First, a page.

As bond yields began to climb in the second half of 2016, the trade began to reverse, with a significant correction across these sectors of the market. This was true until early November, where bond yields consolidated at high levels, however (as the following chart illustrates), the performance of bond proxy stocks has since recovered in line with a general strength in equity markets. Utilities has been the most notable in the recent rebound, although this has in part been assisted by a takeover proposal for one of the largest stocks in the sector, Duet Group. Nonetheless, REITs, infrastructure and Telstra all appeared to have decoupled from the 10-year government bond yield in this time.
Bond Proxies and Australian 10 Year Government Bond Yield
With the prevailing consensus view that there remains upward pressure on bond yields through this year as inflation picks up and the Fed continues on with further hikes to the cash rate, it is difficult to see this basket of stocks outperforming the broader market through the year. For this reason, we are comfortable remaining underweight these sectors in our model equity portfolio. If bond yields instead flatline from here, is there any value in these stocks?
The following chart, which shows the yield premium of bond proxies compared with the ASX 200, suggests that they are at least at fair value. REITs, utilities and infrastructure all currently offer a dividend yield of approximately 0.5% above that of the market. While admittedly slight (and this is less attractive given the predominantly unfranked nature of these dividends), this is above the average of the last two years. The premium on Telstra shares is even higher still, although this likely is more due to the difficult earnings environment that the company faces and the sustainability of its dividend once the NBN is rolled out. The major banks, which also trade on relative yield measures, have fallen to an average 1.0% premium after outperformance in the last six months.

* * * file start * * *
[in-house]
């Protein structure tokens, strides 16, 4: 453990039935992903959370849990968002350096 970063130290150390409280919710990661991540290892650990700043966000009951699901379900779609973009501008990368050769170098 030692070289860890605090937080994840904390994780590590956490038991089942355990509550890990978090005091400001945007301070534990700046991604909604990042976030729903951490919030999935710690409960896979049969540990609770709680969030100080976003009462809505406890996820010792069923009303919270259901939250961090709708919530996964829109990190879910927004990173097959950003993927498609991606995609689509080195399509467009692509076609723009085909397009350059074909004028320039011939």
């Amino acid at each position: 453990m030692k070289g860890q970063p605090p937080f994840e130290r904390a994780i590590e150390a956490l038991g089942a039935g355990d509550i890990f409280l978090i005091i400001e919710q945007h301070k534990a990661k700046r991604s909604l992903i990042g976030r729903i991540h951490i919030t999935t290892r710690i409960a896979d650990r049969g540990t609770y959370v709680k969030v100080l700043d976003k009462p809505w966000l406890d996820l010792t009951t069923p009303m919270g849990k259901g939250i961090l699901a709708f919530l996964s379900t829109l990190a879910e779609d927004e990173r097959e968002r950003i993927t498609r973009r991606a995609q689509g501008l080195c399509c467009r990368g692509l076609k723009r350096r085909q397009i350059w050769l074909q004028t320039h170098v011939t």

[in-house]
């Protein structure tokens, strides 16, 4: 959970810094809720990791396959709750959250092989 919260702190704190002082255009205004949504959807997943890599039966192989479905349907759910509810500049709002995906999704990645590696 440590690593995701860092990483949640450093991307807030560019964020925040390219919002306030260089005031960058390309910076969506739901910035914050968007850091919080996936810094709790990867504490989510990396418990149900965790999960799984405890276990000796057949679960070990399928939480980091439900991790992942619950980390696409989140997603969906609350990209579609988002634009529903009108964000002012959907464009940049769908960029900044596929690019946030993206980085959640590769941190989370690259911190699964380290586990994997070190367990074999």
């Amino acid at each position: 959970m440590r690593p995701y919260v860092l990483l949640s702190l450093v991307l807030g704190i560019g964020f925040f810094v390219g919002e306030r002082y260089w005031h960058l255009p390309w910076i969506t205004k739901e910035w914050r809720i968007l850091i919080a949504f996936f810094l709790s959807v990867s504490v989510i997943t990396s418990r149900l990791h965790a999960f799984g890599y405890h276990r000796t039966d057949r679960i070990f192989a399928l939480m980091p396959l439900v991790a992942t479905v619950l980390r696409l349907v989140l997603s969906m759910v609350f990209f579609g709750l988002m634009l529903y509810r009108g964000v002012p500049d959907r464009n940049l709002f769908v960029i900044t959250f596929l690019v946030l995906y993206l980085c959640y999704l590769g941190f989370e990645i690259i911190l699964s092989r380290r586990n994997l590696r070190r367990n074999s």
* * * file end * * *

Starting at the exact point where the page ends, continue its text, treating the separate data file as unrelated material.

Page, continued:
Bond Proxies: Dividend Yield Premium to ASX 200
Tatts Group (TTS) has been in play as a takeover target after it received a long-awaited bid from rival Tabcorp (TAH) in October. Following this, a competing offer was received from a consortium which included Macquarie and a private equity group. While the consortium pitched its bid on the basis of superior value with an attractive cash component for control of TTS’s core lotteries division, as we noted after the announcement, it also involved somewhat unrealistic assumptions for the valuation of the wagering and gaming businesses of TTS. TTS has since come to the same conclusion, continuing to prefer the TAH bid after highlighting several other inconsistencies with the assumptions used by the consortium.
There remains the possibility that the consortium will return with a further bid, with the key prize the monopoly lotteries licences that TTS holds. However, with the preferred bid and advantage of being able to realise the greatest synergies across its lotteries division, TAH remains in the box seat to complete the deal, with the most significant hurdle to overcome being clearance from the ACCC.